In many ways, the UK is uniquely placed to benefit from the ‘Asian century’. Its membership of the EU, soon a powerful international actor in its own right following the gradual institutionalisation of its Common Foreign and Security Policy, places it at the heart of key global decision making processes. Additionally, its education and cultural sectors still exert a major pull globally and particularly in Asia.
To further capitalise on this, decision-makers in Westminster have placed a key emphasis on adapting British foreign policy to ensure that it is able to function and thrive within an emergent Chinese paradigm. The current coalition government has prioritised improving links with China across a range of economic sectors. In the past year alone, trade agreements have ranged from a bizarre £45 million deal to export British porcine semen to a major deal between BP and the China National Offshore Oil Corporation worth £11.8bn. Additionally, earlier this month H M Treasury became the issuer of the largest non-Chinese sovereign renminbi bond valued at RMB 3 billion (roughly £300 million); making the UK the first western country to do so. Whilst the prestigious Chevening scholarships, the UK Government’s global scholarship programme funded by the Foreign and Commonwealth Office, have recently seen an increase in awards aimed at students from China.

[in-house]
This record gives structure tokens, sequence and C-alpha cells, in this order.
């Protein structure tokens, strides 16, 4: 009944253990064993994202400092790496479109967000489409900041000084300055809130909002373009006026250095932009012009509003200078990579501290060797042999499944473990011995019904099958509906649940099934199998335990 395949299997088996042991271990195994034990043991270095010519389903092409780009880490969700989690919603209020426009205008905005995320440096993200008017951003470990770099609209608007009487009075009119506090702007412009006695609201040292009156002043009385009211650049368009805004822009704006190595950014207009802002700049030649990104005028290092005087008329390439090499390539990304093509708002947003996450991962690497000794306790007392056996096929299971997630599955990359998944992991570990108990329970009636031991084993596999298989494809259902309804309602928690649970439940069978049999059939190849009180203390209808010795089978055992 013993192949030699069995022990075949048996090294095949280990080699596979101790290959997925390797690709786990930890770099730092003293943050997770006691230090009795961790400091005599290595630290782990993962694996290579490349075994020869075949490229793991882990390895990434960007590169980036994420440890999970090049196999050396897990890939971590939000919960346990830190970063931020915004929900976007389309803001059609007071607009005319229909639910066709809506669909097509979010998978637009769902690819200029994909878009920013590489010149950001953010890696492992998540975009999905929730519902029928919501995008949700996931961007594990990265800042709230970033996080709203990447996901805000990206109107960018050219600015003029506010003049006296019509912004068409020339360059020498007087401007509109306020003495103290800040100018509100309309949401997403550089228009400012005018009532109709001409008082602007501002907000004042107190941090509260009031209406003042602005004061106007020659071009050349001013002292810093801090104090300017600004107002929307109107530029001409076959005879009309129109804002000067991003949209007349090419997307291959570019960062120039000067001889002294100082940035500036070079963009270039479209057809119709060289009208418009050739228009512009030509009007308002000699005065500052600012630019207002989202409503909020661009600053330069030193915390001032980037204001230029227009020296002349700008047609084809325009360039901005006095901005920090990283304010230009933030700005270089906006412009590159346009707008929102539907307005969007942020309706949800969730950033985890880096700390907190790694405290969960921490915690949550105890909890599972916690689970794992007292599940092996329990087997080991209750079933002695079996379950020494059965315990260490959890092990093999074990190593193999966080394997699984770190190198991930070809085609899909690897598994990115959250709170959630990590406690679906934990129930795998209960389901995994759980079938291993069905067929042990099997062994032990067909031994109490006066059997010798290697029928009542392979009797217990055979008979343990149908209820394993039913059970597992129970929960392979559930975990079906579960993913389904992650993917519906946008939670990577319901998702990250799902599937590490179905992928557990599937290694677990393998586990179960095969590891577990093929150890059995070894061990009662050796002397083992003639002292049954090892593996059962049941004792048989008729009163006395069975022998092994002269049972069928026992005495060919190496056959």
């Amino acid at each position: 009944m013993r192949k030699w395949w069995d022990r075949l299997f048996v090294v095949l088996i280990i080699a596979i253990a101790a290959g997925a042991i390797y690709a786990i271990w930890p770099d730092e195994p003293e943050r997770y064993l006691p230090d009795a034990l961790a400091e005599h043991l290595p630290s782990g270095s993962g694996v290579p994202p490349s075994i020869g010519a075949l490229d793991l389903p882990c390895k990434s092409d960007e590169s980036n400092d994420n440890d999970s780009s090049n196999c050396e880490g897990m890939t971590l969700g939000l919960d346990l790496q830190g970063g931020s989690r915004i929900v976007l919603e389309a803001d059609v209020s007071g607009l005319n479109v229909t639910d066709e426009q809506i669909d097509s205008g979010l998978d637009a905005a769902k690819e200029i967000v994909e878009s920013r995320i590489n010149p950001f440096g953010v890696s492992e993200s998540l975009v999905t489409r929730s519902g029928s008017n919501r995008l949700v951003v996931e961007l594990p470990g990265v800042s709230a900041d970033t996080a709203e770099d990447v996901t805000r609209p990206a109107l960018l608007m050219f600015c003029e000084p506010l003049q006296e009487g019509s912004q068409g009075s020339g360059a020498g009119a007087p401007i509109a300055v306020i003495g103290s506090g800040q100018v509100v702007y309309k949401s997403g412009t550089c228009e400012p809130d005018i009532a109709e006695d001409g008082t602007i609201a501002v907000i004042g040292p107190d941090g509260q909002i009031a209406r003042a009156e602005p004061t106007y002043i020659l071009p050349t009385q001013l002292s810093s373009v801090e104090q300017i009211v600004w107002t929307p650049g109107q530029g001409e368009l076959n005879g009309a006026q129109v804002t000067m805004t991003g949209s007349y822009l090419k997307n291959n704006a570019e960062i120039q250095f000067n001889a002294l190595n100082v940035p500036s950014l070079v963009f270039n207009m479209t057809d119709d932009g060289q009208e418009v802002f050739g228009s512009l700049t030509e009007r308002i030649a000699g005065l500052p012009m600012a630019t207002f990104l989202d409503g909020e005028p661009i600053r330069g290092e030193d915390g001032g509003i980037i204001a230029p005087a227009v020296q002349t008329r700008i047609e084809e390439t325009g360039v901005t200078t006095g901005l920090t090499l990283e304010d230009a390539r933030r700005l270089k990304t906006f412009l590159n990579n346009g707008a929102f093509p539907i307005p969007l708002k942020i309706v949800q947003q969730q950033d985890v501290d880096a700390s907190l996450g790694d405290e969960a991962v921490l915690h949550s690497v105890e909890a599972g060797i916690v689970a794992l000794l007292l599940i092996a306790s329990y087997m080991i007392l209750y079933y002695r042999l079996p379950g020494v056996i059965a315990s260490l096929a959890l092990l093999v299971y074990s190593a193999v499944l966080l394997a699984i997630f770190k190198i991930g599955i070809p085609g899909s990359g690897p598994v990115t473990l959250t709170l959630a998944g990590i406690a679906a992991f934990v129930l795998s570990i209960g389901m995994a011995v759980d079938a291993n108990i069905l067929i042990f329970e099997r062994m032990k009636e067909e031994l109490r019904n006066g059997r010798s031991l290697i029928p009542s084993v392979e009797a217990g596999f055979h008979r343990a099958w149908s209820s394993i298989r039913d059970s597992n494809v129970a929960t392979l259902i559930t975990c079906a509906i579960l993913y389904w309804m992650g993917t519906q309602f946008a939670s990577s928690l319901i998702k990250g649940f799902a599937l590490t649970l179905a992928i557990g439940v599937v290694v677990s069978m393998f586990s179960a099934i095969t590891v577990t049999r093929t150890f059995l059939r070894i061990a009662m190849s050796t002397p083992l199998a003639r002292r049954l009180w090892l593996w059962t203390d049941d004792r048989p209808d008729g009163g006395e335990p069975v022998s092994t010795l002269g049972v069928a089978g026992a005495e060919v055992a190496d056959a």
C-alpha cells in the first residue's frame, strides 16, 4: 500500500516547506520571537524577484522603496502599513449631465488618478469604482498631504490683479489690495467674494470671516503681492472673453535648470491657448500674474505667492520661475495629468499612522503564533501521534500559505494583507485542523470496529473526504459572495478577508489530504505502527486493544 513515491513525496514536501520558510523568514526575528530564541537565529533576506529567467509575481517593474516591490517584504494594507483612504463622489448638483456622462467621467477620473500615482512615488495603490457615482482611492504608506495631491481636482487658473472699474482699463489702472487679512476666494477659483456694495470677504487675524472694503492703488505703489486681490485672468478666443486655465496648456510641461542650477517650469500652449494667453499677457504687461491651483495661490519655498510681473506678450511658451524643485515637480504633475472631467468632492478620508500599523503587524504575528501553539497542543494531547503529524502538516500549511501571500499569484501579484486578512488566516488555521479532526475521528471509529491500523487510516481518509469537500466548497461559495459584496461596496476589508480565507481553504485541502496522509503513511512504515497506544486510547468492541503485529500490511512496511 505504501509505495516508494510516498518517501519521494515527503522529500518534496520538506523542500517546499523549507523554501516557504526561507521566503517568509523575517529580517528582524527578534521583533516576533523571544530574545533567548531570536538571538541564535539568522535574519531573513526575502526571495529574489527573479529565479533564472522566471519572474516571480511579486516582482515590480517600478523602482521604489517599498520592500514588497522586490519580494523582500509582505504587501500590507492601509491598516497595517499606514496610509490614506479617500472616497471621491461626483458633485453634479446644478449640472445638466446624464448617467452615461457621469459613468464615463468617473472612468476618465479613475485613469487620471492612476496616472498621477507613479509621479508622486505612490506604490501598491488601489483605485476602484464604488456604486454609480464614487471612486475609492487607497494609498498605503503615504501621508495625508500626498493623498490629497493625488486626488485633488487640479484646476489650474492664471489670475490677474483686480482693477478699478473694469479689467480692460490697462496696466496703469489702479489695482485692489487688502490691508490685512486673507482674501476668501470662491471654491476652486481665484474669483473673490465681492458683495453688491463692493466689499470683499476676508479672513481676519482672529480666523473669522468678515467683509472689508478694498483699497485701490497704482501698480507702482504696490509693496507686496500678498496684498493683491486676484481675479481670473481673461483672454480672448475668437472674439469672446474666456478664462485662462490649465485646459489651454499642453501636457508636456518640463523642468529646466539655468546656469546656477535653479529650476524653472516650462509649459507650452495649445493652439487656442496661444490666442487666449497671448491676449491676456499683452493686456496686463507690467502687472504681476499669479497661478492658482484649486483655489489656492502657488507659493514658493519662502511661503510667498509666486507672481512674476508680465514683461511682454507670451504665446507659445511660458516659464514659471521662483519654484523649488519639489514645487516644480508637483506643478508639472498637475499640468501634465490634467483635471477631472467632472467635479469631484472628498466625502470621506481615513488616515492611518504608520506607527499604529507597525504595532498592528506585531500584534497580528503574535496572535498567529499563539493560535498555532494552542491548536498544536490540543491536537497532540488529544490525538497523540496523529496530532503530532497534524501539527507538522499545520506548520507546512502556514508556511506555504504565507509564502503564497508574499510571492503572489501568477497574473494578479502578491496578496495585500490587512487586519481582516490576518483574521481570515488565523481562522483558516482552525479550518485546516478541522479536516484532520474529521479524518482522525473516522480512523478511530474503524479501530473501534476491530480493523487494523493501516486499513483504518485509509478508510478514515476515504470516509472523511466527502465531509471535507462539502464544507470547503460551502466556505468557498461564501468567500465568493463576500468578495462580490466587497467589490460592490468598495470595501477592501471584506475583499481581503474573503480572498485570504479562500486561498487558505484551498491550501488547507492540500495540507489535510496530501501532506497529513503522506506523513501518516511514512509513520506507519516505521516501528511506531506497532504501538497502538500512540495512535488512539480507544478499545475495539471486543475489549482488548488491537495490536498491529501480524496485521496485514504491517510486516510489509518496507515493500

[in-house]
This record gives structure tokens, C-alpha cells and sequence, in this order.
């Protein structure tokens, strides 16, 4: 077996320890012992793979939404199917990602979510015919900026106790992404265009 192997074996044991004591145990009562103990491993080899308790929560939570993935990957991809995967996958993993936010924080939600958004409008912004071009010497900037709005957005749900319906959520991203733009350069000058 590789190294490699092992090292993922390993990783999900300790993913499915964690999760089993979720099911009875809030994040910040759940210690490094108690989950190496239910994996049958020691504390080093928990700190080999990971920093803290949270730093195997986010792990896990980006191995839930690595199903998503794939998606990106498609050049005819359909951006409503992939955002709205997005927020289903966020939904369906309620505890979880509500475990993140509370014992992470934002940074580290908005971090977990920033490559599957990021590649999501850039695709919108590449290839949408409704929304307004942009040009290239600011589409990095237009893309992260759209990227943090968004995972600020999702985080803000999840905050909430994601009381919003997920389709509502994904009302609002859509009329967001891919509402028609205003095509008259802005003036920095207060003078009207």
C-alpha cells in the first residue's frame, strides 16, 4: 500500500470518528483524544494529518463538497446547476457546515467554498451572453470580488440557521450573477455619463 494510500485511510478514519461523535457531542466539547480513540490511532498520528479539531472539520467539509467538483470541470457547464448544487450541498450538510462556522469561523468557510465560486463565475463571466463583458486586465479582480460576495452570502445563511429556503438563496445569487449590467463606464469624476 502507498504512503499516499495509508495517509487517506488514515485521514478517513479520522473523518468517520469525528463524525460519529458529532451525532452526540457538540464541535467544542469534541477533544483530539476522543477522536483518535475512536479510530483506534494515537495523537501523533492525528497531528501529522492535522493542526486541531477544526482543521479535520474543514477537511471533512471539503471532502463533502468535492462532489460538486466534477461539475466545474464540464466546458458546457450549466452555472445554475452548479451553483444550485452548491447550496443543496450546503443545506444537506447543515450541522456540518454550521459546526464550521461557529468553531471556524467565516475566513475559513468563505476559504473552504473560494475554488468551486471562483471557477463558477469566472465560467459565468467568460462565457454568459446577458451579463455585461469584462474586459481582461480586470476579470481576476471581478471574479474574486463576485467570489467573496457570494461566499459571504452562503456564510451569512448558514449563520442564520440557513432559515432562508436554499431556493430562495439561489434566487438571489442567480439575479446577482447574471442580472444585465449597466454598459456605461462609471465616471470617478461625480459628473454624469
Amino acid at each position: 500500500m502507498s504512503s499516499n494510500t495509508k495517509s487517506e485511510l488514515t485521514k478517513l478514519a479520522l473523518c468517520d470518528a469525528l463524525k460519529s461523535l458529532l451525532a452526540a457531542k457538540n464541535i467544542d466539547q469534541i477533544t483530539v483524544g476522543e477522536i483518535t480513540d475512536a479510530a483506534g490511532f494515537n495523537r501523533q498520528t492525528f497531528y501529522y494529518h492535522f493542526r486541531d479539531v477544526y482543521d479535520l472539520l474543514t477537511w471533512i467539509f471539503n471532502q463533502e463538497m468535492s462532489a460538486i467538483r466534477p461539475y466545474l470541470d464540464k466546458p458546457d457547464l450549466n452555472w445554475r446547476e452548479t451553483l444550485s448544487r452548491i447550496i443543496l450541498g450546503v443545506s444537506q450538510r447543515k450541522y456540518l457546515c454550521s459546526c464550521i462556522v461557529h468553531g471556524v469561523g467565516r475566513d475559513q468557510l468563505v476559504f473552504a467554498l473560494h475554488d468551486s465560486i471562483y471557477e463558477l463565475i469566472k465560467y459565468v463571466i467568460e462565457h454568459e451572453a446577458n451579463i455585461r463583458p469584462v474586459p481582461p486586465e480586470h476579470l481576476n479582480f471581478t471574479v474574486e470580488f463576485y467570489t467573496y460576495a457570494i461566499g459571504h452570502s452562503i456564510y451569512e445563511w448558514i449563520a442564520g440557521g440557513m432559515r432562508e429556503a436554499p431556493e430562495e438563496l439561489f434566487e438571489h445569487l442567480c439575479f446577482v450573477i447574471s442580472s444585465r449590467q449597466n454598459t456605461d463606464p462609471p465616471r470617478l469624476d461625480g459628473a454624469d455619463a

The importance of China to the UK’s long-term prosperity enjoys a seeming consensus across Parliament. Prominent Labour front-bencher Liam Byrne has recently penned a book on the subject. Whilst shadow Foreign Secretary, Douglas Alexander, recently co-edited a collection of essays on future British foreign policy, one chapter of which focused on the need to make the UK ‘China-Proof’.